Get Ready For A Wild Ride
At the MPA Digital: Technology conference back in June, Hearst's SEO specialist, Matt Robson, spoke of a number of disruptive trends in media that he thinks will upend the way publishers create, present, distribute and monetize content. (I write in some detail about his presentation in the upcoming July/August Publishing Executive.) One of the more interesting is the increasing number of tools that allow consumers to become content curators and essentially "run [their] own media network."
These new tools include sites like Storify and Scoop.it, which enable individuals to aggregate and publish customized content streams. Twitter does this too, with users constantly retweeting and directing followers to interesting news, entertainment, and other online bric-a-brac, all the while providing a running commentary on the same. Harnessing the power of these hives of connected users sharing similar interests, applications like Flipboard present content "edited" by those you friend or follow in a pleasing magazine format. It's a fascinating new media landscape—the implications of which are just now beginning to be understood.
Into this environment will soon drop HTML5, and if I'm reading a recent MediaPost blog by Diane Mermigas correctly, we are really in for a wild ride. According to Mermigas, just as mobile apps are upending Google's rock solid lock on search (because smartphone and tablet users do so little indexed searching), HTML5's ability to allow anyone to seamlessly distribute content across multiple digital platforms could threaten the "walled-garden" business model of Apple. It may even plunder that most protected of media spaces, television, as video creators and aggregators find it much easier to publish, market, distribute and monetize their content, undermining all at once the business models of cable, YouTube, Netflix and Hulu.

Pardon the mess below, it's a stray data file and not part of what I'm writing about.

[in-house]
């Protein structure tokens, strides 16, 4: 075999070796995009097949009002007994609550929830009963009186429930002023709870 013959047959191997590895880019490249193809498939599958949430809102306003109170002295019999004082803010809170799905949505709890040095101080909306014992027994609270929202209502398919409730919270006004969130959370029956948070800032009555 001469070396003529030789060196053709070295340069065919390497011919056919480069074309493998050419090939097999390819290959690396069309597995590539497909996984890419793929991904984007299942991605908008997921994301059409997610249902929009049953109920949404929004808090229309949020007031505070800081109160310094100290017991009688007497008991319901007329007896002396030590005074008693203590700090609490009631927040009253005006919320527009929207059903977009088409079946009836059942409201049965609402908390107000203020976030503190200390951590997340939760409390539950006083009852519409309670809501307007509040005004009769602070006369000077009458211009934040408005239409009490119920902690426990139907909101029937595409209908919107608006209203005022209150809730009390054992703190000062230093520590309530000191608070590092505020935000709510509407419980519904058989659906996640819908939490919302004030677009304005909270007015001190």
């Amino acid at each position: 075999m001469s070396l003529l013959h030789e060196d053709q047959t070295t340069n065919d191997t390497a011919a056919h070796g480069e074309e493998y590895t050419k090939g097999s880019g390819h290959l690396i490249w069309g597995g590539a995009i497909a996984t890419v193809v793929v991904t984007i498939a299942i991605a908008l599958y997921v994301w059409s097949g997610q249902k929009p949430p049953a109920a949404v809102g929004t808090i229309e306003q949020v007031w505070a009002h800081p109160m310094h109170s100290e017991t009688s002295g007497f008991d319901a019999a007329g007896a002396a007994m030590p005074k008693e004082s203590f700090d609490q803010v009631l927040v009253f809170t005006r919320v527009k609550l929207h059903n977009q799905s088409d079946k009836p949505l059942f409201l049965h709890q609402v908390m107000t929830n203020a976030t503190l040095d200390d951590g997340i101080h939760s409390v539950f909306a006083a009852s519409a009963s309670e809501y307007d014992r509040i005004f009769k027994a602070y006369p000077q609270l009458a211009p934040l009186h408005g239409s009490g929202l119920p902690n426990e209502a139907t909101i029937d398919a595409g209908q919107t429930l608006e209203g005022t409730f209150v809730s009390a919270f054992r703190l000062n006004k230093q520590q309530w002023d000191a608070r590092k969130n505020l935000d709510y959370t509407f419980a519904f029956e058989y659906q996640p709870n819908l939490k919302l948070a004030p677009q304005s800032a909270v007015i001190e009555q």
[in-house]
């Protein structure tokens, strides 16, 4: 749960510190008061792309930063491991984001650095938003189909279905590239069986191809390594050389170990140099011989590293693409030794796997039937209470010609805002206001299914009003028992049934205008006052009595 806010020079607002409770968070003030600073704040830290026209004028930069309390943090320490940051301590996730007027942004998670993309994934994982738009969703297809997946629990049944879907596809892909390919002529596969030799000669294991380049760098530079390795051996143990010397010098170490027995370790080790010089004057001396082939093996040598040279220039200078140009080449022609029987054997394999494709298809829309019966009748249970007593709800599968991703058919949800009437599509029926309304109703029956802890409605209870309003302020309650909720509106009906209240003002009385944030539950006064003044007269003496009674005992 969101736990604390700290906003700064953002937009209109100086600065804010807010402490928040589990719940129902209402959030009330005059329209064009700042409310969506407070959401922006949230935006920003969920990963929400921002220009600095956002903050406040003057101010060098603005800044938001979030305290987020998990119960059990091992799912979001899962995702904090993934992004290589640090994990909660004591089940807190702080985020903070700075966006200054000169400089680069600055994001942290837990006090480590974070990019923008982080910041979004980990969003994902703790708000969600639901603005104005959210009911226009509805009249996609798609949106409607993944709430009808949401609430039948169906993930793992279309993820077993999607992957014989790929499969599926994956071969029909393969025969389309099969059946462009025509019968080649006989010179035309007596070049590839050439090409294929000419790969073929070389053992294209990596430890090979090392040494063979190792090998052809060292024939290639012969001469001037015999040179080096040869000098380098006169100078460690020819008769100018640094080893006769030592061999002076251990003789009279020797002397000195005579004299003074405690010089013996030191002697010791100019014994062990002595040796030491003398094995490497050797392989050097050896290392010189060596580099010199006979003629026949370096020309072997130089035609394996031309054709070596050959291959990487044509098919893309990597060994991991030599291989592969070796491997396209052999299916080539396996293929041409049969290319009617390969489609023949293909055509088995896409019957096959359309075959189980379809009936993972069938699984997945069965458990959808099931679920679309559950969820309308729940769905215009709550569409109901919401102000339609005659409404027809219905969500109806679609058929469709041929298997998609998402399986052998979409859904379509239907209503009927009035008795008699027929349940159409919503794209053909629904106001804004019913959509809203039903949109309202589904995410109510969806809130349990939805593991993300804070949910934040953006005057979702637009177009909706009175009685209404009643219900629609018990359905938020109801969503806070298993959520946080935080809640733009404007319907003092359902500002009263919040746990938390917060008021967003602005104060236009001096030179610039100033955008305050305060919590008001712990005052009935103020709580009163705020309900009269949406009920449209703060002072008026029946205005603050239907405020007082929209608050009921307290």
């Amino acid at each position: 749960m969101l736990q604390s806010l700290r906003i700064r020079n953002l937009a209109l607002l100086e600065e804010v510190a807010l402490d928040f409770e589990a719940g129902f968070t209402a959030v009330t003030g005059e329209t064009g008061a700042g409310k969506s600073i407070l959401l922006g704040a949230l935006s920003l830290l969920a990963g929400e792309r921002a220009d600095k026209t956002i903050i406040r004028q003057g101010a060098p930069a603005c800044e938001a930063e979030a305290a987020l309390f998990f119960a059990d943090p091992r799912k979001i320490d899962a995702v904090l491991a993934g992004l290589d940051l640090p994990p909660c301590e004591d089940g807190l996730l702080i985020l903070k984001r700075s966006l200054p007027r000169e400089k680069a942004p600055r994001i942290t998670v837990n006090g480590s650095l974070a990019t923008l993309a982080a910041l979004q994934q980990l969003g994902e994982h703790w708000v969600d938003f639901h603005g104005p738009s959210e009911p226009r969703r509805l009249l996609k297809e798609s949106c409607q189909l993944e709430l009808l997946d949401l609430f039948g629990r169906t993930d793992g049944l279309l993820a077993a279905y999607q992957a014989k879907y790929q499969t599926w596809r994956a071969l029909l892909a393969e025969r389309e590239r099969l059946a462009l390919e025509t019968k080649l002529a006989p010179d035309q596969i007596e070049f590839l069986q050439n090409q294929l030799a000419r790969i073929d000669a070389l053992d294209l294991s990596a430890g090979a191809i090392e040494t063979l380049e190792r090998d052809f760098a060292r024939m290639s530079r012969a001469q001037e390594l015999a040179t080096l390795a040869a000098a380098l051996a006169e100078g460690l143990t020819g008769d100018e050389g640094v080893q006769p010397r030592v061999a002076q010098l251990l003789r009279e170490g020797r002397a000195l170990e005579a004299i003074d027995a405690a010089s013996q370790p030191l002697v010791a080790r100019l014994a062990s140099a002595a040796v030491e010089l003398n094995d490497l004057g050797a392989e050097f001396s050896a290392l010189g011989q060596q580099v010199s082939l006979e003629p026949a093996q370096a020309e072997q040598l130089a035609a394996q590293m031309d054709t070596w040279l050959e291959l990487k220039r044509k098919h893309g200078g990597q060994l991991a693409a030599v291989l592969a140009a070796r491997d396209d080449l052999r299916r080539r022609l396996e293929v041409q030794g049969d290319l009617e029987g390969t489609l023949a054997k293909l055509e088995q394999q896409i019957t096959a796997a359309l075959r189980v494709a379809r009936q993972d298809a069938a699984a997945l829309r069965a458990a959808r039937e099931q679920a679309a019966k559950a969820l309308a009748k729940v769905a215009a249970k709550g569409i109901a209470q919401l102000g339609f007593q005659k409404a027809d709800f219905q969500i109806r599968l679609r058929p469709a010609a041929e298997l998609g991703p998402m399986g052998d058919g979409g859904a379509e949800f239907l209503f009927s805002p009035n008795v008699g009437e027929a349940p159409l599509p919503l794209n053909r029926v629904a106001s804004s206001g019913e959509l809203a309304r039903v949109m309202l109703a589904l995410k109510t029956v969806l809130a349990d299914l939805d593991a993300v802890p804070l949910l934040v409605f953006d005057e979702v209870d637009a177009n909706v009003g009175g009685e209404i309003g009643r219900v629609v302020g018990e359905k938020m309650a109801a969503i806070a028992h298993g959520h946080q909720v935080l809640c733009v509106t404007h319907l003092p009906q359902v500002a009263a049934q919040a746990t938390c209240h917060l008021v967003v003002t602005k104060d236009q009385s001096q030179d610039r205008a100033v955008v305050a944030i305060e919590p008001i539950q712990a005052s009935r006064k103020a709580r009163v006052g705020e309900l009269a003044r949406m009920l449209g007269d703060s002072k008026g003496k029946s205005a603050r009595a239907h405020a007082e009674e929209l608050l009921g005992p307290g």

What does this mean? In consort with mobile and apps, HTML5 could do wonderful things for publishing, such as normalize paid content consumption in a way browser-based distribution never could and never will. At the same time, its ability to supercharge social-media based, consumer-controlled media creation and distribution could further atomize the publishing landscape and permanently upend ideas of how to construct a successful publishing business model.
Of course, none of this is certain. In her blog, Mermigas is paraphrasing the "zealous rant" of tech investor and rock musician Roger McNamee (who after a quick search just entered my very short list of People I Want to Be), and is careful to characterize his ideas as "intriguing, if not convincing." Still, all of the consumer trends I see seem to support these contentions, and none argue against them.
Fasten your seat belts.